Panasonic VIERA TH-50PZ800U Plasma HDTV HT Labs Measures
Full-On/Full-Off CONTRAST RATIO: 2,954:1
For the image adjustment settings used in this review, go to www.HomeTheaterMag.com. All the measurements here, unless noted otherwise, were taken in the THX Picture mode, through an HDMI input, with the set adjusted as needed for the most accurate picture within the requirements of the viewing tests in a darkened room.
While the Panasonic had the highest black level of the group, it was still lower than most of the flat-panel sets we have reviewed. As noted elsewhere, for our testing, the Picture (contrast) control was set higher than the THX mode’s default with the output set to 60 Hz. This provided a peak brightness level roughly similar to what the other sets put out—the brightness shown above.
The Color Tracking charts show how well a display adheres to the D65 standard white point; the tighter the overlap of the three primary colors at the 100-percent line, the nearer the result is to D65. The pre-calibration result is for the Warm Color Temp setting. The results are respectable, apart from some excess red at around 50 IRE. After calibration, the results are somewhat better, but the 50-IRE blip remains. This appeared to have little effect on the judges’ scores; the panel awarded the Panasonic second place for color (behind the Pioneer).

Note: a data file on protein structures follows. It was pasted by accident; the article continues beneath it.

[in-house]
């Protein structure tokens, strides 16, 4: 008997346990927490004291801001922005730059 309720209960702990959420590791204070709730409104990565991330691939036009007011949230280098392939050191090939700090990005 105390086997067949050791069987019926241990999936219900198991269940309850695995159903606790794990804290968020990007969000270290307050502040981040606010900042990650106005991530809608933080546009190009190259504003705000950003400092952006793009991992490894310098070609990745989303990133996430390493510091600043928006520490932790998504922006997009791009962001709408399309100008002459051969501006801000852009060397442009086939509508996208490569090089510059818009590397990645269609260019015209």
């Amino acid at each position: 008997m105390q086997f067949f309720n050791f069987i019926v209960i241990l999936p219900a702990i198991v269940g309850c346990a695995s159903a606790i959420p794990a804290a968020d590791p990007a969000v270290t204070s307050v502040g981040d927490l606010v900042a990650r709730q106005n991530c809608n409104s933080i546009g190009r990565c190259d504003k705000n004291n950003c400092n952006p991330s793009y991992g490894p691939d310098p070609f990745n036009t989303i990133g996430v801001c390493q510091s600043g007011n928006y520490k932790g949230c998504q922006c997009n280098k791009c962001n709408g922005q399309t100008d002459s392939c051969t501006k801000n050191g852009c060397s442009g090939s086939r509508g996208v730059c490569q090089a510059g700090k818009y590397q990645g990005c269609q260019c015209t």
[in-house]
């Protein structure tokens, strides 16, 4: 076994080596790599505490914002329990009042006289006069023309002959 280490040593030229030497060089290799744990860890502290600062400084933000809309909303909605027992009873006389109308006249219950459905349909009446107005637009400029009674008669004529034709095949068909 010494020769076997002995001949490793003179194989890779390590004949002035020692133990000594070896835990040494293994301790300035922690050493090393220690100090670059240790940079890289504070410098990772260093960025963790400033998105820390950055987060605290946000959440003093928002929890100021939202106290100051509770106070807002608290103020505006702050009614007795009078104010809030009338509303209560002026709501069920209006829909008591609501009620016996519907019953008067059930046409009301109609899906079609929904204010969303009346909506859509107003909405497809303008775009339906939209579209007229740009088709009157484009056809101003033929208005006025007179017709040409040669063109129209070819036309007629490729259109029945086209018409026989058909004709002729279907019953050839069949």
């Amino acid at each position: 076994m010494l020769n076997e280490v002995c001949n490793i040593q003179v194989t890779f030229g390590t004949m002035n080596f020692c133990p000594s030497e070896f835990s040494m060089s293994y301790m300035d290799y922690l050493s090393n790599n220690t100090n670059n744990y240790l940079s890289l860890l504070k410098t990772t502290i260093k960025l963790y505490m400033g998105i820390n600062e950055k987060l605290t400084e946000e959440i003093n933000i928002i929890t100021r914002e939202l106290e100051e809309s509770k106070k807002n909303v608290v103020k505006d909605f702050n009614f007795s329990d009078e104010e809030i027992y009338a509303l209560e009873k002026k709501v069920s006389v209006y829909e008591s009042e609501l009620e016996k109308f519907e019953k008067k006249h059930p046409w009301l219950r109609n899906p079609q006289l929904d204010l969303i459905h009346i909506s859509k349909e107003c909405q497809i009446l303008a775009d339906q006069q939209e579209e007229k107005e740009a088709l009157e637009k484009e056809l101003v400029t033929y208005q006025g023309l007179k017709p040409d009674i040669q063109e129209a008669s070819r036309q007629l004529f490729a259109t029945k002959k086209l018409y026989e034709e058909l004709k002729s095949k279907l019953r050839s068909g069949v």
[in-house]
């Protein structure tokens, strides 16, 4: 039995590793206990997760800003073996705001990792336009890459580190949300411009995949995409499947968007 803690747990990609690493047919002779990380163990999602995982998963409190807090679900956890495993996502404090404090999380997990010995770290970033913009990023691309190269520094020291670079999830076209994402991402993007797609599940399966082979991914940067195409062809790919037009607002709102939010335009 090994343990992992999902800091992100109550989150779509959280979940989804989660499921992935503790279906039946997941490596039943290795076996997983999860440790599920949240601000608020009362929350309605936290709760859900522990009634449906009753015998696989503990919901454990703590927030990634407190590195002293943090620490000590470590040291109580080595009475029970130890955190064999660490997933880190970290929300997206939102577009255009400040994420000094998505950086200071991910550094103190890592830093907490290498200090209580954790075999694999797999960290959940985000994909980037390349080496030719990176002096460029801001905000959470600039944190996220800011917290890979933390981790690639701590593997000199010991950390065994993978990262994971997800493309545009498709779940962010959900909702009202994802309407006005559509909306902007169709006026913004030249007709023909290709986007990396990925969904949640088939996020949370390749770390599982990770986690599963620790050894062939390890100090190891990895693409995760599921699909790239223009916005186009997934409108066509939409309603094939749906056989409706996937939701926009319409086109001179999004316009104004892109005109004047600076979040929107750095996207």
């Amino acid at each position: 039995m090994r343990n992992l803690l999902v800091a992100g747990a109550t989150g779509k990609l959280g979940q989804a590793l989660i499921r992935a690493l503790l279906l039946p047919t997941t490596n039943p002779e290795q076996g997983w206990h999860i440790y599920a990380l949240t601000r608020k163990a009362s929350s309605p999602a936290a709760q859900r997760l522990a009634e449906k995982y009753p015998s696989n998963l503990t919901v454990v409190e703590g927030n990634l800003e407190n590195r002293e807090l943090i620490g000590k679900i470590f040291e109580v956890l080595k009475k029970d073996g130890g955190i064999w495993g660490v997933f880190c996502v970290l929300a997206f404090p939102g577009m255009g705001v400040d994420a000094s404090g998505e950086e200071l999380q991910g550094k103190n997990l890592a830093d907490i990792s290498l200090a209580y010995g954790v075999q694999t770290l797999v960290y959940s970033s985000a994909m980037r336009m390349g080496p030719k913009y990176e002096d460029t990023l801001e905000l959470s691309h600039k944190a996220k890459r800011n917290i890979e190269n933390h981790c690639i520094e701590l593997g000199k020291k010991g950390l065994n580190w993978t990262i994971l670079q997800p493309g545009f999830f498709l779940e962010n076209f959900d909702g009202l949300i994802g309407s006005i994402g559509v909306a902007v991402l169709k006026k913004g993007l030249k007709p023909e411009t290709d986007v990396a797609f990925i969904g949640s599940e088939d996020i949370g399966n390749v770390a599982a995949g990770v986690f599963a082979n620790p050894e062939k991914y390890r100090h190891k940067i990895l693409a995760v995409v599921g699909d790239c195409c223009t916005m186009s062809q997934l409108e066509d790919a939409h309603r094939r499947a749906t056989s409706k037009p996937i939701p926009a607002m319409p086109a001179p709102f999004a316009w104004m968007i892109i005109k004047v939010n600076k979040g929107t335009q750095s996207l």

The set’s HDMI black-and-white (luma) resolution was excellent in 1080i/p, but the color (chroma) resolution was poor at the highest tested frequency—and better at 1080i. This did not, however, appear to affect the viewing results. Both SD and HD resolutions were also good to excellent in 480p and 720p. Component resolution was a little less pristine, but it did extend to the highest required frequencies in SD and HD. (1080p component resolution was not tested.)
The Panasonic’s overscan (in the Full aspect ratio setting, with the HD Size control set to Size 2, or 100 percent) was zero in 1080i/p. It averaged 2.5 percent per side (roughly a 10-percent loss of image area overall) in all other resolutions.—TJN